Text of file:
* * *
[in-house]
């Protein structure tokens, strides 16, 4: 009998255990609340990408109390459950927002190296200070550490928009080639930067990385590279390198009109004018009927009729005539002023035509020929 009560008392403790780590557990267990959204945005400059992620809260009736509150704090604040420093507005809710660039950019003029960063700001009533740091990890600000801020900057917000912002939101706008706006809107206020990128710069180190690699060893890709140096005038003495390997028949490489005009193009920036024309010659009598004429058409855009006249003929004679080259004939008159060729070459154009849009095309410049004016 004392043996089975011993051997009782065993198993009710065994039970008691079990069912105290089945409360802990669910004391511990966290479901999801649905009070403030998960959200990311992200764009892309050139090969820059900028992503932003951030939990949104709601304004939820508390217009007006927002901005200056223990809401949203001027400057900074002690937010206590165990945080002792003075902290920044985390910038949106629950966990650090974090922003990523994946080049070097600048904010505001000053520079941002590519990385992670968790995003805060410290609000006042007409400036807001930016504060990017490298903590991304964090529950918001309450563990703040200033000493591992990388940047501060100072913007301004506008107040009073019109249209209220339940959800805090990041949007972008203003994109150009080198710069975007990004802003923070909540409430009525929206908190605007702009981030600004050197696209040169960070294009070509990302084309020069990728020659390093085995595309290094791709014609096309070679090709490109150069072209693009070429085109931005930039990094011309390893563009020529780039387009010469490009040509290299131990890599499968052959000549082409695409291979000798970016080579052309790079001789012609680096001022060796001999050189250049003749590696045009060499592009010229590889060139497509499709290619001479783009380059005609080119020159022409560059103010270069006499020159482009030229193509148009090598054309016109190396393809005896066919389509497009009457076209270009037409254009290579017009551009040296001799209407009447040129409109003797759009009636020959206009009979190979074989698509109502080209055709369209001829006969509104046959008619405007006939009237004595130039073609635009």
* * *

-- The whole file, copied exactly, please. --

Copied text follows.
[in-house]
């Protein structure tokens, strides 16, 4: 009998255990609340990408109390459950927002190296200070550490928009080639930067990385590279390198009109004018009927009729005539002023035509020929 009560008392403790780590557990267990959204945005400059992620809260009736509150704090604040420093507005809710660039950019003029960063700001009533740091990890600000801020900057917000912002939101706008706006809107206020990128710069180190690699060893890709140096005038003495390997028949490489005009193009920036024309010659009598004429058409855009006249003929004679080259004939008159060729070459154009849009095309410049004016 004392043996089975011993051997009782065993198993009710065994039970008691079990069912105290089945409360802990669910004391511990966290479901999801649905009070403030998960959200990311992200764009892309050139090969820059900028992503932003951030939990949104709601304004939820508390217009007006927002901005200056223990809401949203001027400057900074002690937010206590165990945080002792003075902290920044985390910038949106629950966990650090974090922003990523994946080049070097600048904010505001000053520079941002590519990385992670968790995003805060410290609000006042007409400036807001930016504060990017490298903590991304964090529950918001309450563990703040200033000493591992990388940047501060100072913007301004506008107040009073019109249209209220339940959800805090990041949007972008203003994109150009080198710069975007990004802003923070909540409430009525929206908190605007702009981030600004050197696209040169960070294009070509990302084309020069990728020659390093085995595309290094791709014609096309070679090709490109150069072209693009070429085109931005930039990094011309390893563009020529780039387009010469490009040509290299131990890599499968052959000549082409695409291979000798970016080579052309790079001789012609680096001022060796001999050189250049003749590696045009060499592009010229590889060139497509499709290619001479783009380059005609080119020159022409560059103010270069006499020159482009030229193509148009090598054309016109190396393809005896066919389509497009009457076209270009037409254009290579017009551009040296001799209407009447040129409109003797759009009636020959206009009979190979074989698509109502080209055709369209001829006969509104046959008619405007006939009237004595130039073609635009």